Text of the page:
Managing river and water disputes are among the top political challenges of India. There are several disputes between different States in India, which involves different States over different rivers. Tamil Nadu, Kerala, Karnataka, Andhra Pradesh, Maharashtra, Gujarat, Madhyapradesh, Orissa, Rajastan, Haryana, Uttarpradesh, Punjab, Delhi, Himachal Pradesh, Delhi J & K, UP, Bihar, Punjab, Manipur, Assam are all involved in such disputes over different rivers Mullaperiyar, Kaveri, Narmada, Godavari, Yamuna etc.
River water disputes between states are a very sensitive issue. Though water sharing raises passions, the challenge of keeping the rivers pure and unpolluted, without throwing garbage and waste into them, is not a priority issue nor does it raise any passions among us.
Dealing with river water disputes in India need consensus. Confrontation is not the way. The potential of such disputes being misused for political gains by ‘an imaginative politician’ can endanger the peace and development process. It’s interesting to note the comments and response to a river water dispute by the CPI(M) leader and the new Chief Minister of the South Indian State of Kerala, in a dispute where his state is involved with the neighboring Tamil Nadu. Immediately after his first visit to New Delhi after becoming the Chief Minister of Kerala he said in Delhi that “it is of no use whipping up passions”.
His message to political parties and leaders, including from his own that ‘theMullaperiyar dam issue cannot be resolved through unnecessary controversies’. And he added that ‘the expert committee report on dam safety would be taken into consideration while handling the issue’. (The Hindu, May 30, 2016 ‘Kerala CM’s dam remarks draw flak’)The State of Kerala and Tamilnadu are in a cold war over the issue for a very long time. Kerala argues that the dam, which was constructed some 120 years back is now weak and a new dam need to be constructed. But Tamil Nadu says there is no need for a new dam, it’s strong and the water level also can be raised from 136 to 141. Former Supreme Court judge justice KT Thomas, who was a member of the expert Committee, which looked in to the safety issues took a stand that the dam was strengthened thrice in the past and is stronger than a new one. According to Justice Thomas ‘strengthening of the dam was done in 1979, 1989 and 1981. But it has not been reported by the media’. (First Post, Mullaperiyar issue: Kerala CM Pinarayi's bold new stand is better for ties with TN, May 30, 2016)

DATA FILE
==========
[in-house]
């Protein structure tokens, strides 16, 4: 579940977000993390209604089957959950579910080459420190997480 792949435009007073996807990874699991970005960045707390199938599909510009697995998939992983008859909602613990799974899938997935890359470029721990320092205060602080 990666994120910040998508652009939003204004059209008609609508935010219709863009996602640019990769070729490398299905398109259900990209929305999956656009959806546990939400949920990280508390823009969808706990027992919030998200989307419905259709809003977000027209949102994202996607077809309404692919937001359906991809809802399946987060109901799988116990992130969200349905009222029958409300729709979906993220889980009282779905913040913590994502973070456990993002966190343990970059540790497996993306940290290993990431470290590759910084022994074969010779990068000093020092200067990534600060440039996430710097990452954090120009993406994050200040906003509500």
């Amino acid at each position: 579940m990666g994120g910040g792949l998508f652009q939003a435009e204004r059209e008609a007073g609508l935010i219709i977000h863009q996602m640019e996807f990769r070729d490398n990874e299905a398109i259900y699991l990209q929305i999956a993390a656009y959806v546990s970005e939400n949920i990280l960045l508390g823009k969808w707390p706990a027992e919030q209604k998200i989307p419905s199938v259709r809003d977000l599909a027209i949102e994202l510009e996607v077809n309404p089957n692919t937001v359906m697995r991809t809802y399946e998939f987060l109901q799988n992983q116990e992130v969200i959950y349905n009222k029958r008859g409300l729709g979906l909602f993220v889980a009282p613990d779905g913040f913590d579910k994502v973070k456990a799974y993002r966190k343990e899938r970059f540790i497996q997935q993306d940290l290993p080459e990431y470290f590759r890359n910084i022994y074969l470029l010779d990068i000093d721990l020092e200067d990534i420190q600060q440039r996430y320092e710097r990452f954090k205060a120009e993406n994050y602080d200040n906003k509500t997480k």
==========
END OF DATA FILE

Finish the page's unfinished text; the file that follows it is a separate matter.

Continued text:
Political parties and leaders act to maximize their vote share during the course of river water disputes. Often business and possibility of earning a commission from a mega project contract also come up in their discussions on strategies. Do they ever consider ‘development’ or interests of people? It’s important that a political culture emerges where leaders and political parties prioritize nation and people as their prime interest.
Mr. Pinarai Vijayan’s mature response would bring peace that otherwise had the potential to slip away. He was candid enough to admit and emphatically defend his position over and over again, despite criticisms from different quarters including his colleagues from ruling coalition. Mr Vijayan has correctly evaluated the situation and told after assuming office that nothing can be done at Mullaperiyar without the cooperation of the people of Tamil Nadu. There is an agreement of lease exists for 999 years between these States signed during British days. He said what is needed is consultation, discussion and a consensus on the issue and said there is no scope for any confrontation in such issues.
It’s indeed more pragmatic to explore the possibilities of further strengthening the existing structure rather than demolishing it and building another one in its place. Strengthening the existing one may be a greener approach too. A new dam would benefit contractors, bureaucrats and politicians rather than people.
Mr. Vijayan, later on, under pressure, attuned his position to the larger political consensus in Kerala, which favors a new dam. But his earlier statements have several implications and an important one is that both the States can now forget about an environment of confrontation that prevailed in this matter between them. Two southern states may hopefully discuss and work together to resolve this in a spirit of cooperation now on. Certainly confrontation is not the way in resolving river water disputes. Pinarai Vijayan shows a commendable and admirable path in managing river water disputes.